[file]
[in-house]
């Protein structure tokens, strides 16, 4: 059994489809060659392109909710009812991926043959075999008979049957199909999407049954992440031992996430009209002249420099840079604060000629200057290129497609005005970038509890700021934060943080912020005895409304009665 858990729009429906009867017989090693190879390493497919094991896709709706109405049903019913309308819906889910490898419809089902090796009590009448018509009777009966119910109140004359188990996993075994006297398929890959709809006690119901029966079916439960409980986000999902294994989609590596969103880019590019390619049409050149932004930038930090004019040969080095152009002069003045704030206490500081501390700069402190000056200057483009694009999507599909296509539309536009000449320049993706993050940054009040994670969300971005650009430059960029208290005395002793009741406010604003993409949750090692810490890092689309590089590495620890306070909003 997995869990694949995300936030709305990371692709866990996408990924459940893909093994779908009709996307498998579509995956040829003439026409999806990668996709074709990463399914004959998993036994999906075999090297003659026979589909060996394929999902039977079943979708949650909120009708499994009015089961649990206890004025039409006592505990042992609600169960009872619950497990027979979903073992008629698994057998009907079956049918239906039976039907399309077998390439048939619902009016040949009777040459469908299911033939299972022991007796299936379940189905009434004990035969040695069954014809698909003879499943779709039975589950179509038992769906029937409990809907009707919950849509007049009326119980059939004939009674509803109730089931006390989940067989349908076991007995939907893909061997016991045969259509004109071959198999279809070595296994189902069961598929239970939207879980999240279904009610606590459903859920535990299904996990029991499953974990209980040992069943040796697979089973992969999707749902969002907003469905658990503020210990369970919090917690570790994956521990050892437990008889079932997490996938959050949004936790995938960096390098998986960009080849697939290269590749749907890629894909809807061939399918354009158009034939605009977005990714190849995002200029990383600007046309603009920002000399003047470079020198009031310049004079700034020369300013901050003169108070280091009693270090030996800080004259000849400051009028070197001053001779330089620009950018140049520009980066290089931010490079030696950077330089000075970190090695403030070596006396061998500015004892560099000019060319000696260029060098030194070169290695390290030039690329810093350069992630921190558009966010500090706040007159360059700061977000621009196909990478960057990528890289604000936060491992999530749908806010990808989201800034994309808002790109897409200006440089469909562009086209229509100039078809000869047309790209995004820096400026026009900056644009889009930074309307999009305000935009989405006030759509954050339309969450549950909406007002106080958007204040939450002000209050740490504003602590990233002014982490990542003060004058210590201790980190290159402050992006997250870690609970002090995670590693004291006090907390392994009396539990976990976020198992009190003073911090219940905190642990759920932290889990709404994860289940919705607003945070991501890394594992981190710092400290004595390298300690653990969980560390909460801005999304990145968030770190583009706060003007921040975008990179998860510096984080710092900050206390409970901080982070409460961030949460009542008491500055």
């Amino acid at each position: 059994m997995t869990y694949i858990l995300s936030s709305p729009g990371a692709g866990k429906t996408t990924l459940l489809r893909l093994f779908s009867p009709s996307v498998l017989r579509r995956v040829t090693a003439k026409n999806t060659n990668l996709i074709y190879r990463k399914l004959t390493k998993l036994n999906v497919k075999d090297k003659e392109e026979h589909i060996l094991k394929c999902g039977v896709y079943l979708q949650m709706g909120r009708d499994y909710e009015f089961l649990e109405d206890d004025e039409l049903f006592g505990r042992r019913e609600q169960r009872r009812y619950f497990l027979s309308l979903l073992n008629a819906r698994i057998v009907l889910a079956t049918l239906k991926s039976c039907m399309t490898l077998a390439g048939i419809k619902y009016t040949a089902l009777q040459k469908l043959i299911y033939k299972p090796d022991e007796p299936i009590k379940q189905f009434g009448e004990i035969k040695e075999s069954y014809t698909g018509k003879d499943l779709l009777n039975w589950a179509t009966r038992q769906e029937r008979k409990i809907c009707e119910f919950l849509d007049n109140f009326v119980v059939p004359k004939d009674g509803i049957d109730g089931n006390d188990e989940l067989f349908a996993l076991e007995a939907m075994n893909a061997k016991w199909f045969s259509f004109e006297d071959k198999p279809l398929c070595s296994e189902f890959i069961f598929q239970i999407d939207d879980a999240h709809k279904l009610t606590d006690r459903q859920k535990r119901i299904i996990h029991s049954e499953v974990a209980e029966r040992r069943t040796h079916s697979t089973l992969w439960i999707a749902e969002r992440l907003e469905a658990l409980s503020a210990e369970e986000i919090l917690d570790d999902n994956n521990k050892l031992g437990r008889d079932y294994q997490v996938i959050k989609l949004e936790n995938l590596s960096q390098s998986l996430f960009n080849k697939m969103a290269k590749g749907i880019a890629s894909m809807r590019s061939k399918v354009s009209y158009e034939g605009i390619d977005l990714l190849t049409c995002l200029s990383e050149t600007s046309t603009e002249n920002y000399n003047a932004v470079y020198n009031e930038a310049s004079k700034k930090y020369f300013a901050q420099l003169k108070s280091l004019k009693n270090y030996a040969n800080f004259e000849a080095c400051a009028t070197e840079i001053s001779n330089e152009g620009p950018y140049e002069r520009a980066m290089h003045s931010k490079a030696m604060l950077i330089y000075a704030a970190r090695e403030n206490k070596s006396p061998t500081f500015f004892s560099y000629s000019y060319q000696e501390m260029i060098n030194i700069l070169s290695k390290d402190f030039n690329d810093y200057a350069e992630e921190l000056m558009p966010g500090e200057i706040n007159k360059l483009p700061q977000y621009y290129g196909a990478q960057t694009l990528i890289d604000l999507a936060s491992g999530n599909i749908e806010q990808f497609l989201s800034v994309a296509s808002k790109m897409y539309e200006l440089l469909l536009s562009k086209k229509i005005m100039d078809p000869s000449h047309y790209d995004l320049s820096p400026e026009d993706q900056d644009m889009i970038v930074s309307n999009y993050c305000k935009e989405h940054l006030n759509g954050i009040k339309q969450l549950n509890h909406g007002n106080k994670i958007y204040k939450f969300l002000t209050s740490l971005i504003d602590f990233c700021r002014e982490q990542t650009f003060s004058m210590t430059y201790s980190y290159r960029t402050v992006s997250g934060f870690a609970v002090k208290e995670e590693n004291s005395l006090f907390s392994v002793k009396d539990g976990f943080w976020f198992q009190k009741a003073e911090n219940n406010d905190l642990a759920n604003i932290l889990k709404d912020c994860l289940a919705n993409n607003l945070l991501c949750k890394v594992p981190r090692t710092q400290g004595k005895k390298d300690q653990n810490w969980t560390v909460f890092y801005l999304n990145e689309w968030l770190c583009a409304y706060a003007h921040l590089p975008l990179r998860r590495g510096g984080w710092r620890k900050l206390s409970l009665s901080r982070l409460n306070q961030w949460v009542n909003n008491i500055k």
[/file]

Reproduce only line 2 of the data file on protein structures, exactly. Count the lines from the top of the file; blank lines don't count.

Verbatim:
């Protein structure tokens, strides 16, 4: 059994489809060659392109909710009812991926043959075999008979049957199909999407049954992440031992996430009209002249420099840079604060000629200057290129497609005005970038509890700021934060943080912020005895409304009665 858990729009429906009867017989090693190879390493497919094991896709709706109405049903019913309308819906889910490898419809089902090796009590009448018509009777009966119910109140004359188990996993075994006297398929890959709809006690119901029966079916439960409980986000999902294994989609590596969103880019590019390619049409050149932004930038930090004019040969080095152009002069003045704030206490500081501390700069402190000056200057483009694009999507599909296509539309536009000449320049993706993050940054009040994670969300971005650009430059960029208290005395002793009741406010604003993409949750090692810490890092689309590089590495620890306070909003 997995869990694949995300936030709305990371692709866990996408990924459940893909093994779908009709996307498998579509995956040829003439026409999806990668996709074709990463399914004959998993036994999906075999090297003659026979589909060996394929999902039977079943979708949650909120009708499994009015089961649990206890004025039409006592505990042992609600169960009872619950497990027979979903073992008629698994057998009907079956049918239906039976039907399309077998390439048939619902009016040949009777040459469908299911033939299972022991007796299936379940189905009434004990035969040695069954014809698909003879499943779709039975589950179509038992769906029937409990809907009707919950849509007049009326119980059939004939009674509803109730089931006390989940067989349908076991007995939907893909061997016991045969259509004109071959198999279809070595296994189902069961598929239970939207879980999240279904009610606590459903859920535990299904996990029991499953974990209980040992069943040796697979089973992969999707749902969002907003469905658990503020210990369970919090917690570790994956521990050892437990008889079932997490996938959050949004936790995938960096390098998986960009080849697939290269590749749907890629894909809807061939399918354009158009034939605009977005990714190849995002200029990383600007046309603009920002000399003047470079020198009031310049004079700034020369300013901050003169108070280091009693270090030996800080004259000849400051009028070197001053001779330089620009950018140049520009980066290089931010490079030696950077330089000075970190090695403030070596006396061998500015004892560099000019060319000696260029060098030194070169290695390290030039690329810093350069992630921190558009966010500090706040007159360059700061977000621009196909990478960057990528890289604000936060491992999530749908806010990808989201800034994309808002790109897409200006440089469909562009086209229509100039078809000869047309790209995004820096400026026009900056644009889009930074309307999009305000935009989405006030759509954050339309969450549950909406007002106080958007204040939450002000209050740490504003602590990233002014982490990542003060004058210590201790980190290159402050992006997250870690609970002090995670590693004291006090907390392994009396539990976990976020198992009190003073911090219940905190642990759920932290889990709404994860289940919705607003945070991501890394594992981190710092400290004595390298300690653990969980560390909460801005999304990145968030770190583009706060003007921040975008990179998860510096984080710092900050206390409970901080982070409460961030949460009542008491500055």